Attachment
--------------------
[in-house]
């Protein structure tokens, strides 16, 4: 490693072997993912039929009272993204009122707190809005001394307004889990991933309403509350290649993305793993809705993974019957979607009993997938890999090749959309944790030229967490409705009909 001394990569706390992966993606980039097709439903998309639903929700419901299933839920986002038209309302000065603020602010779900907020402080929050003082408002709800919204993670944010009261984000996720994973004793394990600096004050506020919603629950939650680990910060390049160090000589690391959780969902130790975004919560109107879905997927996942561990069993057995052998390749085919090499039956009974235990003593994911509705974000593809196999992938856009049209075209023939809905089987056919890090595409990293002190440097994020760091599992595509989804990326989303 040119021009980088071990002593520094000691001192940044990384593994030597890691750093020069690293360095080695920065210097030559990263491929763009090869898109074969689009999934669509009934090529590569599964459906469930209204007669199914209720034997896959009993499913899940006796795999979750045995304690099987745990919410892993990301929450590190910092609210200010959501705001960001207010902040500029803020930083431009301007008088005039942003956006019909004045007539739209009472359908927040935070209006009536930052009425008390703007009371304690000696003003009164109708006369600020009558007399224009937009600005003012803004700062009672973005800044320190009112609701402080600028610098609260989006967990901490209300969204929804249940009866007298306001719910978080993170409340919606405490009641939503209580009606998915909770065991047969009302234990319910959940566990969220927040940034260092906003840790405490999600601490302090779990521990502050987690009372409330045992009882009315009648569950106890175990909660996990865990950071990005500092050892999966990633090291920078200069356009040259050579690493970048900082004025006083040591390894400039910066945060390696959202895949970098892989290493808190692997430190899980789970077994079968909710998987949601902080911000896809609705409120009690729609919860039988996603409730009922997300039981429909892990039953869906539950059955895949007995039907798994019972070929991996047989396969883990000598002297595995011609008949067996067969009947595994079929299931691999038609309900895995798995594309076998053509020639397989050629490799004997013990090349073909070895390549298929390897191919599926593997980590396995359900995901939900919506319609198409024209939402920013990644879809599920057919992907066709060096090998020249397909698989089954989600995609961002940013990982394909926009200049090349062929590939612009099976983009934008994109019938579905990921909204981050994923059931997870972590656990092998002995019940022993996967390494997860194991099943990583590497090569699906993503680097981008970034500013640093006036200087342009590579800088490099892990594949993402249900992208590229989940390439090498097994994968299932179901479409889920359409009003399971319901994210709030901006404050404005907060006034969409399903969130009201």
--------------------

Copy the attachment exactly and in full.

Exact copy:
[in-house]
């Protein structure tokens, strides 16, 4: 490693072997993912039929009272993204009122707190809005001394307004889990991933309403509350290649993305793993809705993974019957979607009993997938890999090749959309944790030229967490409705009909 001394990569706390992966993606980039097709439903998309639903929700419901299933839920986002038209309302000065603020602010779900907020402080929050003082408002709800919204993670944010009261984000996720994973004793394990600096004050506020919603629950939650680990910060390049160090000589690391959780969902130790975004919560109107879905997927996942561990069993057995052998390749085919090499039956009974235990003593994911509705974000593809196999992938856009049209075209023939809905089987056919890090595409990293002190440097994020760091599992595509989804990326989303 040119021009980088071990002593520094000691001192940044990384593994030597890691750093020069690293360095080695920065210097030559990263491929763009090869898109074969689009999934669509009934090529590569599964459906469930209204007669199914209720034997896959009993499913899940006796795999979750045995304690099987745990919410892993990301929450590190910092609210200010959501705001960001207010902040500029803020930083431009301007008088005039942003956006019909004045007539739209009472359908927040935070209006009536930052009425008390703007009371304690000696003003009164109708006369600020009558007399224009937009600005003012803004700062009672973005800044320190009112609701402080600028610098609260989006967990901490209300969204929804249940009866007298306001719910978080993170409340919606405490009641939503209580009606998915909770065991047969009302234990319910959940566990969220927040940034260092906003840790405490999600601490302090779990521990502050987690009372409330045992009882009315009648569950106890175990909660996990865990950071990005500092050892999966990633090291920078200069356009040259050579690493970048900082004025006083040591390894400039910066945060390696959202895949970098892989290493808190692997430190899980789970077994079968909710998987949601902080911000896809609705409120009690729609919860039988996603409730009922997300039981429909892990039953869906539950059955895949007995039907798994019972070929991996047989396969883990000598002297595995011609008949067996067969009947595994079929299931691999038609309900895995798995594309076998053509020639397989050629490799004997013990090349073909070895390549298929390897191919599926593997980590396995359900995901939900919506319609198409024209939402920013990644879809599920057919992907066709060096090998020249397909698989089954989600995609961002940013990982394909926009200049090349062929590939612009099976983009934008994109019938579905990921909204981050994923059931997870972590656990092998002995019940022993996967390494997860194991099943990583590497090569699906993503680097981008970034500013640093006036200087342009590579800088490099892990594949993402249900992208590229989940390439090498097994994968299932179901479409889920359409009003399971319901994210709030901006404050404005907060006034969409399903969130009201």